Characteristics of a Shrew

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Shrews nest in moist, cultivated areas where there is soil and greenery.
Shrews nest in moist, cultivated areas where there is soil and greenery. (Image: garden image by david hughes from Fotolia.com)

There are more than 300 species of shrews, according to the University of Michigan Museum of Zoology. Shrews are mammals and belong to the same order, Insectivora, as moles. Shrews live in all parts of the world except the polar regions, southern South America and Australia. While shrews can help eliminate pests like insects and small animals, they can be pests for homeowners and landscapers. Shrews dig underground tunnels to build nests and construct runways. They may establish their habitats in vegetable and flower gardens and move into cellars and barns in winter.

Size, Behavior and Lifespan

Shrews are very small, reaching an adult weight of only 2 to 3 grams. Their small size prohibits hibernation since they are always looking for food. Shrews are active day and night, are territorial, solitary and often live in moist habitats above and below ground. Some shrews construct elaborate systems of runways and tunnels. The normal lifespan of a shrew is a year.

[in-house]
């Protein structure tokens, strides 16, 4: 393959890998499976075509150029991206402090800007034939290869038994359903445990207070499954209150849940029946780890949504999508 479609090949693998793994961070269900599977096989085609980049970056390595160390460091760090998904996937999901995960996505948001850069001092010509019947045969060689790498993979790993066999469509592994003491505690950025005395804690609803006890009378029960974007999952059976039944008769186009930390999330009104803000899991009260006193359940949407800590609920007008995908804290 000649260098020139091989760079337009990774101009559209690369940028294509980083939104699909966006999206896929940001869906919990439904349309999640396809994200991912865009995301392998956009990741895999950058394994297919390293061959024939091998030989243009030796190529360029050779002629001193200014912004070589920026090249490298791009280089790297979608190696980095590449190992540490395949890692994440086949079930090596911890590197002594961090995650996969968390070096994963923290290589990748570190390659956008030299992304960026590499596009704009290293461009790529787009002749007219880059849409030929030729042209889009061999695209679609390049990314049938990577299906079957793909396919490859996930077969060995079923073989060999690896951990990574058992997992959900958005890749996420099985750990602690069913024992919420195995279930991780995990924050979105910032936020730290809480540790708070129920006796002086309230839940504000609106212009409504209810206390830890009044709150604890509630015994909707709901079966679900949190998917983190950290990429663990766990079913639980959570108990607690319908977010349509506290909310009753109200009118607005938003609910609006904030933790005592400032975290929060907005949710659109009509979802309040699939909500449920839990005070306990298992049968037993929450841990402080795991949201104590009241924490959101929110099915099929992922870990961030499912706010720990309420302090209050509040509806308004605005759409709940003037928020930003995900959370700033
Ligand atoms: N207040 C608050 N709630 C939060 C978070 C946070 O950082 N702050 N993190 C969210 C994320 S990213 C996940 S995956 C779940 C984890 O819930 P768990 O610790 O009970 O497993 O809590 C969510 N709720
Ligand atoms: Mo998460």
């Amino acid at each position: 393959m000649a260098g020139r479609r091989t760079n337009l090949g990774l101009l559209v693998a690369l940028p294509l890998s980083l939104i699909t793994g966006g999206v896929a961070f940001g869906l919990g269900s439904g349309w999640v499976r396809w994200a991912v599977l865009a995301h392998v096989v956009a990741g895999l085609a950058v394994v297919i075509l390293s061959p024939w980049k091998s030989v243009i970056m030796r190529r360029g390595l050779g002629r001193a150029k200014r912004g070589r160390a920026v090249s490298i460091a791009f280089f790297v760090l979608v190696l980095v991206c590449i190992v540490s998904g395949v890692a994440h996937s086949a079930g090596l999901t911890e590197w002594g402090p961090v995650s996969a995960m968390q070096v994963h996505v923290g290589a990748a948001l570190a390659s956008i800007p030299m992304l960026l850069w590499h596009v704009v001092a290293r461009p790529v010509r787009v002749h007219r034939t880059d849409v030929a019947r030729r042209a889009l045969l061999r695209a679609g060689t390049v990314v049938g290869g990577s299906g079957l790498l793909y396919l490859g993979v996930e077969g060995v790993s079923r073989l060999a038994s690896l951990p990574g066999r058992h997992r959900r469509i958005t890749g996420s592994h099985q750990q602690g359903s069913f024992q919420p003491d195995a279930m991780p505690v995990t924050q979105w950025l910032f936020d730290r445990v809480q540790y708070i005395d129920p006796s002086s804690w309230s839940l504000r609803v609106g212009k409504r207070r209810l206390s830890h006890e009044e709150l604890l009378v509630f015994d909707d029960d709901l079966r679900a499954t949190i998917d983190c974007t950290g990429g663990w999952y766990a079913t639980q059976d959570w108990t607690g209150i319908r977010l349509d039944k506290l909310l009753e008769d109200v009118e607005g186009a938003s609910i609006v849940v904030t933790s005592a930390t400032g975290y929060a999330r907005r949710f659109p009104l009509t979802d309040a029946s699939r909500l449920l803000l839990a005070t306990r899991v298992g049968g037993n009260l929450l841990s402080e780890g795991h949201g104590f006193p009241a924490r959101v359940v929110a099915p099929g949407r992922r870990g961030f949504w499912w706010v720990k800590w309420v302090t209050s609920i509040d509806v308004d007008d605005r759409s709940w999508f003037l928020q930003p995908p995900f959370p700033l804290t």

Diet

Shrews are constantly eating to compensate for their small size. Each day, they eat and metabolize three times their weight in food and they store food for the winter. Shrews eat plants, small animals and non-insect arthropods. Their diet may include plants, snails, salamanders, beetles, snakes, mice, frogs, birds and other shrews.

Defense and Aggression

Shrews are aggressive and have been known to attack larger animals. Shrews mark their territories with scent and threaten intruders. Venomous saliva enables some shrews to subdue and eat prey equal to their size. Humans who are bitten by shrews experience allergic reactions similar to that caused by bee stings. Shrews emit musky odors that may repel predators. They make sounds like chirps and twitters as a sign of aggression.

Senses and Communication

Shrews have very tiny eyes and use their other senses-smell, hearing and touch-to experience the world. Some shrews use echolocation like bats and whales. They emit sounds that are ultrasonic clicks and interpret the returning echoes to perceive the environment without sight.

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